FT and ONLT for both eyes of all 26 subjects were measured. EZW was measured for 35 of 52 eyes (67%; from 18 subjects). For the remaining 17 eyes, the EZW could not be measured as the EZ extended beyond the 30° scan (Figs. 2D, 2E). EZA was calculated for 19 of the 52 eyes (37%; from 10 subjects). The EZA could not be calculated for 24 eyes (46%) as the borders of the EZ extended beyond the 20° square volume scan, and for 9 eyes as the subjects’ nystagmus precluded adequate quality OCT volume scans. 
SD-OCT Baseline Results and Analysis of Agreement
Figure 3 shows combined stacked scatter plots and box plots for FT, ONLT, EZW, and EZA for the left eyes of all subjects. Mean ± SD FT and mean ± SD ONLT were 207 ± 34 µm and 73 ± 31 µm, respectively. Mean ± SD EZW was 3,362 ± 2,320 µm (n = 17 eyes) and mean ± SD EZA was 5.09 ± 5.9 mm2 (n = 9 eyes). Notably, one subject (MM_0340, 17 years old) had no measurable ONLT, EZW, or EZA; another subject (MM_0278, 16 years old) had no measurable ONLT or EZW on the line scan and a very small EZA (0.05 mm2), whereas a third subject (MM_0309, 18 years old) had an ONLT of 62 µm but no measurable EZW or EZA. This highlighted that subjects can ultimately completely lose OCT derived measures of outer retinal structure even at a relatively young age. Finally, a fourth subject (MM_0255, aged 19 years old) demonstrated very minimal residual outer retinal structure (ONLT, 66 µm; EZW, 299 µm; and EZA, 0.11 mm2).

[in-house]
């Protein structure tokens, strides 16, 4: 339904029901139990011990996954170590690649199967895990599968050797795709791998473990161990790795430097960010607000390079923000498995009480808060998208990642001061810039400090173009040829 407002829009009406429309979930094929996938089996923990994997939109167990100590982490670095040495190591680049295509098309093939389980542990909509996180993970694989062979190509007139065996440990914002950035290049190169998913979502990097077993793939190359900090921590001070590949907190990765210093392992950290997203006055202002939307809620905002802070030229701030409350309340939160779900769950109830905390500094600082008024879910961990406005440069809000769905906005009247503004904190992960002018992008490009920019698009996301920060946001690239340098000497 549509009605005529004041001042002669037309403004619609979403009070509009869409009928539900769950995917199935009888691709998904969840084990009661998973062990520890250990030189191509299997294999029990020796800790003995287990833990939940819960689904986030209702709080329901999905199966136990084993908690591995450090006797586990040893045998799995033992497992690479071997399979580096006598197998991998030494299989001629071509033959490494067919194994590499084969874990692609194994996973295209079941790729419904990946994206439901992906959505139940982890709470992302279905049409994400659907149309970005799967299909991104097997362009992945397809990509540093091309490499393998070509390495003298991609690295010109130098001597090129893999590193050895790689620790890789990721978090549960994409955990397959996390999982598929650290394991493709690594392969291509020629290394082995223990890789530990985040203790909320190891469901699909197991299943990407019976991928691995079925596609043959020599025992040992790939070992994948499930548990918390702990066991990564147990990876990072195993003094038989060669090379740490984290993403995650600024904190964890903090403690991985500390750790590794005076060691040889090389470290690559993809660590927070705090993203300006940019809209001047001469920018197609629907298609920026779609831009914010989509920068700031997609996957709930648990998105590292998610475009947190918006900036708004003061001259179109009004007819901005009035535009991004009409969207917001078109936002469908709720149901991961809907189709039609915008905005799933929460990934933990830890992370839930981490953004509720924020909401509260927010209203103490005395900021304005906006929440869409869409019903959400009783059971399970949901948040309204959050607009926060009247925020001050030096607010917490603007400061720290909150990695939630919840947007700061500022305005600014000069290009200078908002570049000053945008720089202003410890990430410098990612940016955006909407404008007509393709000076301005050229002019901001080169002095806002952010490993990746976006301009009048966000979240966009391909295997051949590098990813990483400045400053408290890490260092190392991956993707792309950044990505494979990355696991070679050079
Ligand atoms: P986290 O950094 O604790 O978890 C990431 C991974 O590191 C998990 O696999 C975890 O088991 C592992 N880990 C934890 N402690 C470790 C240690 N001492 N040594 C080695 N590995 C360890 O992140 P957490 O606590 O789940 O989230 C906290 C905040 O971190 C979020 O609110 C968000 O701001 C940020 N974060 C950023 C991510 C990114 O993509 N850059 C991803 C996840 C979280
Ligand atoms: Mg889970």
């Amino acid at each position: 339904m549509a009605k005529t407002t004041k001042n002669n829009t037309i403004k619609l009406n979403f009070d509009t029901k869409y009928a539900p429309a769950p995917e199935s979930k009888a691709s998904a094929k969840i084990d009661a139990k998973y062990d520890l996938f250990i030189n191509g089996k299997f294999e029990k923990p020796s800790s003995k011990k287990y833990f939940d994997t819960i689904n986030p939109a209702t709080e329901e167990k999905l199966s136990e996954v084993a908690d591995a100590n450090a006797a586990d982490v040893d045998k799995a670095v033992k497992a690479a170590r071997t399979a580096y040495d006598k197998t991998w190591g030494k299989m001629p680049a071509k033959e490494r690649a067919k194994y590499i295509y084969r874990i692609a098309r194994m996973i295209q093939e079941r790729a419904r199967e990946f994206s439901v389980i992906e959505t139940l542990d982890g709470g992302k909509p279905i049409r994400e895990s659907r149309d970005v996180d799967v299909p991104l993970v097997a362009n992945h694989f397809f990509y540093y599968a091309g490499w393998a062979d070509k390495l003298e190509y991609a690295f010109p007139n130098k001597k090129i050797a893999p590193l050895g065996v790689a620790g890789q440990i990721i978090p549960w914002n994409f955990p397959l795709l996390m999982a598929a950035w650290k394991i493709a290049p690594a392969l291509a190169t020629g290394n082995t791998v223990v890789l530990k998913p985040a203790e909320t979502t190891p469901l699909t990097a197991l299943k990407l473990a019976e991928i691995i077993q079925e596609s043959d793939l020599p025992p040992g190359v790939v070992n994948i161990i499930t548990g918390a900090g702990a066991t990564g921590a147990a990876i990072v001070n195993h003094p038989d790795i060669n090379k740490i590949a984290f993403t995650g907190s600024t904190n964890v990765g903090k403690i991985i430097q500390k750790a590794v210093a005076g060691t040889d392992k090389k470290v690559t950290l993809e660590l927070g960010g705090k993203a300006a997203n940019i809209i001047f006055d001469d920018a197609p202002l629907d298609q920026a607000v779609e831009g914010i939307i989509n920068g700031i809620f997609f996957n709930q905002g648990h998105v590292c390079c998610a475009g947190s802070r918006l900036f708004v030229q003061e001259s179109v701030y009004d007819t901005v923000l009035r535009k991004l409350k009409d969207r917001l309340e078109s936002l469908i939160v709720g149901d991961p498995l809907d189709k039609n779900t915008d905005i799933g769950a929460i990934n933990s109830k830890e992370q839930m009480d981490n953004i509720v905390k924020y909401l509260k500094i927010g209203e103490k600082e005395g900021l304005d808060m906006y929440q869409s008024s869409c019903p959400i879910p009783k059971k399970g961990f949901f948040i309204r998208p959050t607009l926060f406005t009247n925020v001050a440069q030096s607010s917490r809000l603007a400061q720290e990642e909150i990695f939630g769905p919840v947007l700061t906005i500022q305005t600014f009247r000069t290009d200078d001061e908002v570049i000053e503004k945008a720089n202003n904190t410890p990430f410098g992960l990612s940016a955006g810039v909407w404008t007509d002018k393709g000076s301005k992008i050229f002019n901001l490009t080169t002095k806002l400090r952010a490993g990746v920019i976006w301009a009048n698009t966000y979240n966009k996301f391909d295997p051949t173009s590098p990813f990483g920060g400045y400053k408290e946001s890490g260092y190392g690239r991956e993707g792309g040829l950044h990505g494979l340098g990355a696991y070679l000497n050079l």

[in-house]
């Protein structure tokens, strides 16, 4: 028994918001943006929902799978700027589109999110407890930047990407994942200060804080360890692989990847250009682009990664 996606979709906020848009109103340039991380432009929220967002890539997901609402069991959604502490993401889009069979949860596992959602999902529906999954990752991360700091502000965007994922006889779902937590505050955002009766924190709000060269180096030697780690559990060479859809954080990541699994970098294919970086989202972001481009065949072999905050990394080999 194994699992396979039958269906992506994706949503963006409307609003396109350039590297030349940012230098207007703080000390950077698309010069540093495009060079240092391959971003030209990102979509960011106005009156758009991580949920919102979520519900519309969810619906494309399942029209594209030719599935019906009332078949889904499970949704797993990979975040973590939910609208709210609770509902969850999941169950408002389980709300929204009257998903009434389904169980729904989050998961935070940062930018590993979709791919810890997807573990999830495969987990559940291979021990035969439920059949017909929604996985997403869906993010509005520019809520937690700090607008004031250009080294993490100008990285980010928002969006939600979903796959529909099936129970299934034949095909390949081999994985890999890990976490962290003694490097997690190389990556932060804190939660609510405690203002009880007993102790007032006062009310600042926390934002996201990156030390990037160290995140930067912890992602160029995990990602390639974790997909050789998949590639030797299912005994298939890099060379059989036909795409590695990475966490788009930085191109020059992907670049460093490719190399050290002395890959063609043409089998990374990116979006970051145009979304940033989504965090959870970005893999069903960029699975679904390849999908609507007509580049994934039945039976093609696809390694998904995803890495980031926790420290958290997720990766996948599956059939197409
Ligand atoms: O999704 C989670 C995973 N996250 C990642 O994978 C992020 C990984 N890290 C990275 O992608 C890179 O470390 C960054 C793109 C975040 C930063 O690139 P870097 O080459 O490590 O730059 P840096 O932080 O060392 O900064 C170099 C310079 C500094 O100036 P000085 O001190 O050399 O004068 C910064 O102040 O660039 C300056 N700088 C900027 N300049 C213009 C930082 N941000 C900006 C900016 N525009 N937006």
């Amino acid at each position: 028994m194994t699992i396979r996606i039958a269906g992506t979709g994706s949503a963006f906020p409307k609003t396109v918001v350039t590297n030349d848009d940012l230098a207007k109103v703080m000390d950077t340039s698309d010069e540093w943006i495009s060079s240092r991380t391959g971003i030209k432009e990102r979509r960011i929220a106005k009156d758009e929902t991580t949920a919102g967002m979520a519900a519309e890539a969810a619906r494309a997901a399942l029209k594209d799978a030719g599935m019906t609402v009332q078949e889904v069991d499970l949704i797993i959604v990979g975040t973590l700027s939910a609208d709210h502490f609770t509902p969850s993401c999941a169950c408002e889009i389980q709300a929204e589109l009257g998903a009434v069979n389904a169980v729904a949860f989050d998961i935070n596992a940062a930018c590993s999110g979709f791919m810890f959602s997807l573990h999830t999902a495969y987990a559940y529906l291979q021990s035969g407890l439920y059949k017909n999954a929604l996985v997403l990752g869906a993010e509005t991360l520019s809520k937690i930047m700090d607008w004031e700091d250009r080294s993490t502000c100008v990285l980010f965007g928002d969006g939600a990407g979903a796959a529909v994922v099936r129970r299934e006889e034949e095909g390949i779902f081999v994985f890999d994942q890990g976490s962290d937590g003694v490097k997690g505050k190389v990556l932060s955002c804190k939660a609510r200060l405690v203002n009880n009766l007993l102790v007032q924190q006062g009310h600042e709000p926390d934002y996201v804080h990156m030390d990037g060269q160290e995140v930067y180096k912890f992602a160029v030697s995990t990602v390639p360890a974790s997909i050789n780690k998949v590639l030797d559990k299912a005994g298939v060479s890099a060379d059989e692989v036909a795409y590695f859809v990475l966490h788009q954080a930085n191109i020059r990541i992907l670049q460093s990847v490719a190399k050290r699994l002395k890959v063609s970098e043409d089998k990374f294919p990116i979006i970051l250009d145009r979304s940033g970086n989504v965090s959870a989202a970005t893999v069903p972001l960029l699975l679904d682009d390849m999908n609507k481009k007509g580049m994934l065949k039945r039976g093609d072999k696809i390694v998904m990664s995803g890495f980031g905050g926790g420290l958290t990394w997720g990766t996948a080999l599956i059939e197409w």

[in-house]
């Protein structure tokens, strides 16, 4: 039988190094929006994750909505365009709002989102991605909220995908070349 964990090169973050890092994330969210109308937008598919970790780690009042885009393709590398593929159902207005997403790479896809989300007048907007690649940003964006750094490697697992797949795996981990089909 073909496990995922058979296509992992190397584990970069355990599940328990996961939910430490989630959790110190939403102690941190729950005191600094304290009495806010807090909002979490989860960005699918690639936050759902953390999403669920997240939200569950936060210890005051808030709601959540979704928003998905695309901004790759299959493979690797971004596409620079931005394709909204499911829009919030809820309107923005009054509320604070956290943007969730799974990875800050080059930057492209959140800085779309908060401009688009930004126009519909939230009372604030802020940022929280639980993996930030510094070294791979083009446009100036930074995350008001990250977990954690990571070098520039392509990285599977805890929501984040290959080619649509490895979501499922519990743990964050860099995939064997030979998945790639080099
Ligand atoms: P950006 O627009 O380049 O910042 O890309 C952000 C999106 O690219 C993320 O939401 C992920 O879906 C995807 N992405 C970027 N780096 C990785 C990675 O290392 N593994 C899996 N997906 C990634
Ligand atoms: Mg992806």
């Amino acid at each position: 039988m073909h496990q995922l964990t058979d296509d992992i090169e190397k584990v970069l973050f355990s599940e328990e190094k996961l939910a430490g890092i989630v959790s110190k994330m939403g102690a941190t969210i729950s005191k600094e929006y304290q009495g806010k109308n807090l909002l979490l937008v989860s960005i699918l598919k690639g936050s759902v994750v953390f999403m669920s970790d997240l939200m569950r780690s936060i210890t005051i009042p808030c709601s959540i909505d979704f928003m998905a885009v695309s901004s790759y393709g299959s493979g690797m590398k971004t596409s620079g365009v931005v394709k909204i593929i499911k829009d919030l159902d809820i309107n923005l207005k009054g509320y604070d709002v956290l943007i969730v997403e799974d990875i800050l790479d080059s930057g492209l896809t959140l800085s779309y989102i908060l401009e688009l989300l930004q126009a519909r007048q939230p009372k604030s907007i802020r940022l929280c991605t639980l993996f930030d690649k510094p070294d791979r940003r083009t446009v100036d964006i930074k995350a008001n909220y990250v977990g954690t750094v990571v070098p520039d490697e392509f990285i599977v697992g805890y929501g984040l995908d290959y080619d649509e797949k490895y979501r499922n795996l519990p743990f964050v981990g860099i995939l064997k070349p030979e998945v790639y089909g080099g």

Figure 3.
 
Combined stacked scatterplots and box plots for SD-OCT measurements. Shown are stacked scatterplots and box plots for (A) foveal thickness (FT, n = 26 eyes), (B) outer nuclear layer thickness (ONLT, n = 26 eyes), (C) ellipsoid zone width (EZW, n = 17 eyes), and (D) ellipsoid zone area (EZA, n = 9 eyes) for the left eyes of all patients, where measurable. Box plots with box spanning interquartile range with maximum and minimum values (excluding outliers) are provided. Solid and dashed lines represent median and mean, respectively.
Figure 3.
 
Combined stacked scatterplots and box plots for SD-OCT measurements. Shown are stacked scatterplots and box plots for (A) foveal thickness (FT, n = 26 eyes), (B) outer nuclear layer thickness (ONLT, n = 26 eyes), (C) ellipsoid zone width (EZW, n = 17 eyes), and (D) ellipsoid zone area (EZA, n = 9 eyes) for the left eyes of all patients, where measurable. Box plots with box spanning interquartile range with maximum and minimum values (excluding outliers) are provided. Solid and dashed lines represent median and mean, respectively.